But in the course of time, when the century had almost run its round, the Ursu- 
lines found another location, where they could have larger grounds and be further 
away from the din of traffic in what had become the business part of the city. They 
m-oved to a beautiful place, down the river, not far above the Barracks; and there 
the quiet years went on, while they continued to give themselves up to the 
training of young girls. 

It was the river that drove them from this pleasant home. The river began 
to eat its way into and under the levees, so that it was necessary to move them fur- 
ther back, and in order to effect this the property of the Ursulines and many other 
beautiful places had to be sacrificed. Tlien it was that the Ursuli^es established 
themselves in their magnificent new home in State street, not far from South Clai- 

The Ursulines have made their most important move, which has brought them 
into one of the most beautiful buildings in the city, and has given them every ad- 
vantage of location and equipment. And here, as in other places, the quiet years 
will go on, while they teach the young girls committed to their charge. 


Visitors from other sections of the country are surprised to find that among the 
educational institutions of New Orleans are two high-grade schools for negroes — the 
New Orleans University and Stj^aight University. 

The latter school, which is at 2436 Canal street, was provided for negroes of 
New Orleans through the generosity of a wealthy philanthropist of the East, who 
gave the institution his name; and there many young negro men and women are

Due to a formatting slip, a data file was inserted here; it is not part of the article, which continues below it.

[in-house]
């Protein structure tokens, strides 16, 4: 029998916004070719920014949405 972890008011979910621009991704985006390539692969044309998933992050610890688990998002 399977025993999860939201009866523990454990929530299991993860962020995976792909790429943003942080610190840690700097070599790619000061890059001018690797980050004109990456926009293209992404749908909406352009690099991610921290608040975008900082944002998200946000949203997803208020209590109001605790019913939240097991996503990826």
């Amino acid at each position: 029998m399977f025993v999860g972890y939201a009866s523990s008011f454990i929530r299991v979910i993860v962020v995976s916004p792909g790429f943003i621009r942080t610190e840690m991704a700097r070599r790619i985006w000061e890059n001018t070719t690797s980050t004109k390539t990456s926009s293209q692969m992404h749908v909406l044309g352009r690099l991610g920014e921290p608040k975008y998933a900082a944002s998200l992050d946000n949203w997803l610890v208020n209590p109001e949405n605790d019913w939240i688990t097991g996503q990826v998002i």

learning to find their place and their work in the world. This school is said to pos- 
sess unusual merit as an educational factor, and is doing its part in the making 
of good citizens as well as in communicating the lore of textbooks. 


In Howard avenue, near Lee Circle, stands a large building of red stone — the 
Howard Memorial Library. 

In 1888 Miss Annie Howard, of this city, presented this building, which cost 
$115,000, books to the number of eight thousand, and a large sum of money, for 
the purpose of creating a Reference Library for the city of New Orleans. 

The architecture of the building will attract the attention of everyone who 
passes. Richardson, the noted architect, who was of Louisiana birth, created a 
special style for public buildings of importance — a style which was, fortunately, 
chosen for the Howard Memorial Library. It is a most attractive "building, well 
worthy of the priceless material which it enshrines. 

During the first few years a department of fiction was maintained, but 
afterward this was dropped, and the library entered on the special work of pro- 
viding a place where might be stored information on general subjects, and es- 
pecially on the history of the state of Louisiana. This has been effected, and 
it may be said that the success in this direction is largely due to Librarian 
W^illiam Beer, who has never allowed an opportunity to pass for securing any 
book or manuscript bearing on Louisiana. As a result the library is especially 
rich in literature treating of the earlier settlement of Louisiana. 

However, whatever the subject, one may be sure of finding it set forth in 
this library — history and philosophy, religion and art and science, books in 
English and books in many other languages. The beautiful reading room is 
never without its quiet readers seated at the round tables and poring over 
books while the great clock ticks the silent hours away. 




Frenchmen Street Branch 
Public liihrary. 

Napoleon Branch Public